Gifted Child with Behavioral Concerns
By Inderbir Kaur Sandhu, Ph.D
My daughter was tested for the gifted program in
Kindergarten and they decided that while she didn't test
gifted - she probably was gifted. She had a seventh grade
vocabulary and a fifth grade comprehension - (tested 135 and
128, but on the third section of the test she got a 74 and
needed a 130 average to test gifted). They concluded that
her fine motor skills and inability to relate to time (It
was a time test and she was suppose to fill in circles of
sequenced numbers - she drew triangles instead and erased
answers that touched each other) was what held her back and
that they would test her again in second grade.
She is now in second grade and has no desire to be "smart".
She refuses to write punctuation on her papers (Told the
teacher she has "dot-a-phobia"), writes all her math
problems backwards (01 for 10) or adds the digits (8 8 = 7
which is 16s added digits), leaves answers blank on her
tests because she only wants a "B", and writes her
vocabulary sentences in mirror image. She goes to a small
school (64 kids in Kindergarten thru 3rd grade) and the
teachers all know her and sort of cater to her needs. (She
makes research books on different cultures, studies horse
anatomy, and reads biographies about the presidents).
Her teacher says that he doesn't feel she will test gifted
if we have her tested again because he thinks that she will
purposely screw off on the test - which I agree with, but my
concern is what will happen once she goes to the bigger
school in fourth grade and the teachers don't cater to her
and she isn't able to be in the gifted classes or
accelerated classes b/c her grades are only average.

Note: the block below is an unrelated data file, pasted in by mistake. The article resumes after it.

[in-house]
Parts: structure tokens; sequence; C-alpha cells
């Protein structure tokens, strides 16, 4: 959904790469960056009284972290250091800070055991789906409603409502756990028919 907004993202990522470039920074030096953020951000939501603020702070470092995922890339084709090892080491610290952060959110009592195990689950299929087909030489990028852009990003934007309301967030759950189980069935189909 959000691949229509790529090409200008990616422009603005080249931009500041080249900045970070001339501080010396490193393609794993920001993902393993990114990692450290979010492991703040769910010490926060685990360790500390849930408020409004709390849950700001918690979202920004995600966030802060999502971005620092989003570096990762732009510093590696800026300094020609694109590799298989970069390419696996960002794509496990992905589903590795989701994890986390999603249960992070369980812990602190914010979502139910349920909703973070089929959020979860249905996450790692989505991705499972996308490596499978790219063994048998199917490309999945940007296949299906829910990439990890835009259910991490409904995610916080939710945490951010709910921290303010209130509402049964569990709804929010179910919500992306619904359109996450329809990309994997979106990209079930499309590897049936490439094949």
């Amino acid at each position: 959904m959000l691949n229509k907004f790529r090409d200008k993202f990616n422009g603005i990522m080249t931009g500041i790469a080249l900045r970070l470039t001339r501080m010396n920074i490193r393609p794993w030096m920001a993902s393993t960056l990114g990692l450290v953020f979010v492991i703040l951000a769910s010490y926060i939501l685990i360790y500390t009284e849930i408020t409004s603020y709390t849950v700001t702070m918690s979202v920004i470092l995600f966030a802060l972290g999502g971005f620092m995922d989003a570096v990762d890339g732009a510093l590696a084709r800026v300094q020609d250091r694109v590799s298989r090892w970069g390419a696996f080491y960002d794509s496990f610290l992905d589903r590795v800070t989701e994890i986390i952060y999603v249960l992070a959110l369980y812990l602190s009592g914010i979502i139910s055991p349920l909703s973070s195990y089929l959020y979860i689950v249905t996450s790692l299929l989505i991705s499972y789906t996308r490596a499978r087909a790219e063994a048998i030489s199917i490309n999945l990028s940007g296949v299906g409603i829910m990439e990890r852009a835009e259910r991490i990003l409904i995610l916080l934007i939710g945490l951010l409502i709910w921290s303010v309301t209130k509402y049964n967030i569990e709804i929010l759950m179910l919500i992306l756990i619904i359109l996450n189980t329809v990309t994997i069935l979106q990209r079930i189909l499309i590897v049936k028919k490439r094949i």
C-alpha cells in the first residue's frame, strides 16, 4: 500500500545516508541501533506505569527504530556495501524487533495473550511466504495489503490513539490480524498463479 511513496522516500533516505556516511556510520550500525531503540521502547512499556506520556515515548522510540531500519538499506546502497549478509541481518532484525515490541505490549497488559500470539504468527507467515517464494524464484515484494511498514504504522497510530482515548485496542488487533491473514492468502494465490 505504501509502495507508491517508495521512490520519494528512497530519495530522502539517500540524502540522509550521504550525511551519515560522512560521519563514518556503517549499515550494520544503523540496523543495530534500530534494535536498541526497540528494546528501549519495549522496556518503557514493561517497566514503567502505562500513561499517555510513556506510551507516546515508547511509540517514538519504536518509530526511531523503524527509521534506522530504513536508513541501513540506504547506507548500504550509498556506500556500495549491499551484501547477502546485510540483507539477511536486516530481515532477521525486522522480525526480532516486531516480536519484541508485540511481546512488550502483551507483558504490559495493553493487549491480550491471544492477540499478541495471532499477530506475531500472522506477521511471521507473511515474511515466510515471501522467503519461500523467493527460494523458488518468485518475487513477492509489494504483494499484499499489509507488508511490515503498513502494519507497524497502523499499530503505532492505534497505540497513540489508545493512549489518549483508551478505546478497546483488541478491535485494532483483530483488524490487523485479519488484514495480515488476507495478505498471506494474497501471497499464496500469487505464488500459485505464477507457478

Are IQ tests the only standards for getting into the
A: From your description, your
daughter is definitely above average. I can understand your
concerns when she goes to a bigger school in the fourth
Different schools use different methods in their
identification procedures for gifted programs. Intelligence
tests are one of the primary (and preferred) measures used
to assess giftedness; however many schools these days
incorporate more than one measure of giftedness that may
include achievement test scores; parent or teacher
recommendations; leadership, creativity, or talent in a
specific area. Having said that, this is usually done
sequentially in which, upon failing one, the rest is not
considered. Since your daughter is already showing some
signs of disliking being "smart", there is a chance for her
to fail on purpose. Though, you may want to give it a try.
There is perhaps a bigger issue that just wanting to be in a
gifted program, which you need to find out from her. Then,
persuade her on taking the test. You need to explain the
rationale behind it and help her dismiss her fears. You may
also want to talk to the staff from the other school which
you plan to send you daughter to see what can be done to
cater to her needs. Get a recommendation letter from her
present school as evidence of her abilities. Perhaps, at
some point if all fails, she may need some kind of
counseling to deal with her fears and some "rebellious-like"
Hope she will cope better with some help from all sides.